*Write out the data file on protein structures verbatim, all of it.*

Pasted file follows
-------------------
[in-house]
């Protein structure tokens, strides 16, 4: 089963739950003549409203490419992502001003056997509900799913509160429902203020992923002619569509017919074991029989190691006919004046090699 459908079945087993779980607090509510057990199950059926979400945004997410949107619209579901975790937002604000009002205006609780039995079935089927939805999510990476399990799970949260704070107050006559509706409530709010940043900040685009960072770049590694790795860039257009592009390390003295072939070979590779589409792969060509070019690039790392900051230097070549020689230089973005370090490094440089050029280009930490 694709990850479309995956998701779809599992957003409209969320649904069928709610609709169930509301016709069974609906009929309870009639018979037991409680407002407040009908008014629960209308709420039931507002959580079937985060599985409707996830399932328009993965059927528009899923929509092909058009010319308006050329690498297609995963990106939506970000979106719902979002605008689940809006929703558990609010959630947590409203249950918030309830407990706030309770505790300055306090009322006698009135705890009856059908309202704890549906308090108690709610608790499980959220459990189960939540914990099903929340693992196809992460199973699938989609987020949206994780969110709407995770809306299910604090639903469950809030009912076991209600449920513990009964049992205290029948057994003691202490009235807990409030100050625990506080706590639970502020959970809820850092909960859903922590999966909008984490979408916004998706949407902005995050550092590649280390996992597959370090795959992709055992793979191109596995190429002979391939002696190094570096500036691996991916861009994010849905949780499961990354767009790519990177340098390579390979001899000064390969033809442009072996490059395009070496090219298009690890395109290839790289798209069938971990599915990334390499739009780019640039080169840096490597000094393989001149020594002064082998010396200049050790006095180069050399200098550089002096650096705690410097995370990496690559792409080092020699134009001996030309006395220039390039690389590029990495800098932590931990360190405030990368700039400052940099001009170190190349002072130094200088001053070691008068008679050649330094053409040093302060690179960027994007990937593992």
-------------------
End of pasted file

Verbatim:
[in-house]
């Protein structure tokens, strides 16, 4: 089963739950003549409203490419992502001003056997509900799913509160429902203020992923002619569509017919074991029989190691006919004046090699 459908079945087993779980607090509510057990199950059926979400945004997410949107619209579901975790937002604000009002205006609780039995079935089927939805999510990476399990799970949260704070107050006559509706409530709010940043900040685009960072770049590694790795860039257009592009390390003295072939070979590779589409792969060509070019690039790392900051230097070549020689230089973005370090490094440089050029280009930490 694709990850479309995956998701779809599992957003409209969320649904069928709610609709169930509301016709069974609906009929309870009639018979037991409680407002407040009908008014629960209308709420039931507002959580079937985060599985409707996830399932328009993965059927528009899923929509092909058009010319308006050329690498297609995963990106939506970000979106719902979002605008689940809006929703558990609010959630947590409203249950918030309830407990706030309770505790300055306090009322006698009135705890009856059908309202704890549906308090108690709610608790499980959220459990189960939540914990099903929340693992196809992460199973699938989609987020949206994780969110709407995770809306299910604090639903469950809030009912076991209600449920513990009964049992205290029948057994003691202490009235807990409030100050625990506080706590639970502020959970809820850092909960859903922590999966909008984490979408916004998706949407902005995050550092590649280390996992597959370090795959992709055992793979191109596995190429002979391939002696190094570096500036691996991916861009994010849905949780499961990354767009790519990177340098390579390979001899000064390969033809442009072996490059395009070496090219298009690890395109290839790289798209069938971990599915990334390499739009780019640039080169840096490597000094393989001149020594002064082998010396200049050790006095180069050399200098550089002096650096705690410097995370990496690559792409080092020699134009001996030309006395220039390039690389590029990495800098932590931990360190405030990368700039400052940099001009170190190349002072130094200088001053070691008068008679050649330094053409040093302060690179960027994007990937593992």